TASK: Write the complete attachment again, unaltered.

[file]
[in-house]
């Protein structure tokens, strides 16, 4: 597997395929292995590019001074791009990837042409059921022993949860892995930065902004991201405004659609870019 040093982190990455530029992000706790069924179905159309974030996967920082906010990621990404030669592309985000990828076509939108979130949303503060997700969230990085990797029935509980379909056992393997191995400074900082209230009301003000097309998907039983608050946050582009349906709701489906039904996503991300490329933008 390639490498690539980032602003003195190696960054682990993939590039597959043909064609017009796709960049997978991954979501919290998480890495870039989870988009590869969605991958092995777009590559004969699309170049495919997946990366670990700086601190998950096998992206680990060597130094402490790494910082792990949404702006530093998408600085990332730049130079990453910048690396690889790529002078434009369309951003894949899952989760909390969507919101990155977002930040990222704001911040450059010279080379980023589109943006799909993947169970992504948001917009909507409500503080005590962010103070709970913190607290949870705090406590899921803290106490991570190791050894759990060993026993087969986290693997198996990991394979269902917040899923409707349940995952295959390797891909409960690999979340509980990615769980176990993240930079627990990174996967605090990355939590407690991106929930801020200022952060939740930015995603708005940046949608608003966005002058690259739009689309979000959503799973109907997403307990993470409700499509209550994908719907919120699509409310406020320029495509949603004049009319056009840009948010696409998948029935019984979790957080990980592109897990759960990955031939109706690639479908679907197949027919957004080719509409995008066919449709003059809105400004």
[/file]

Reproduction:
[in-house]
């Protein structure tokens, strides 16, 4: 597997395929292995590019001074791009990837042409059921022993949860892995930065902004991201405004659609870019 040093982190990455530029992000706790069924179905159309974030996967920082906010990621990404030669592309985000990828076509939108979130949303503060997700969230990085990797029935509980379909056992393997191995400074900082209230009301003000097309998907039983608050946050582009349906709701489906039904996503991300490329933008 390639490498690539980032602003003195190696960054682990993939590039597959043909064609017009796709960049997978991954979501919290998480890495870039989870988009590869969605991958092995777009590559004969699309170049495919997946990366670990700086601190998950096998992206680990060597130094402490790494910082792990949404702006530093998408600085990332730049130079990453910048690396690889790529002078434009369309951003894949899952989760909390969507919101990155977002930040990222704001911040450059010279080379980023589109943006799909993947169970992504948001917009909507409500503080005590962010103070709970913190607290949870705090406590899921803290106490991570190791050894759990060993026993087969986290693997198996990991394979269902917040899923409707349940995952295959390797891909409960690999979340509980990615769980176990993240930079627990990174996967605090990355939590407690991106929930801020200022952060939740930015995603708005940046949608608003966005002058690259739009689309979000959503799973109907997403307990993470409700499509209550994908719907919120699509409310406020320029495509949603004049009319056009840009948010696409998948029935019984979790957080990980592109897990759960990955031939109706690639479908679907197949027919957004080719509409995008066919449709003059809105400004």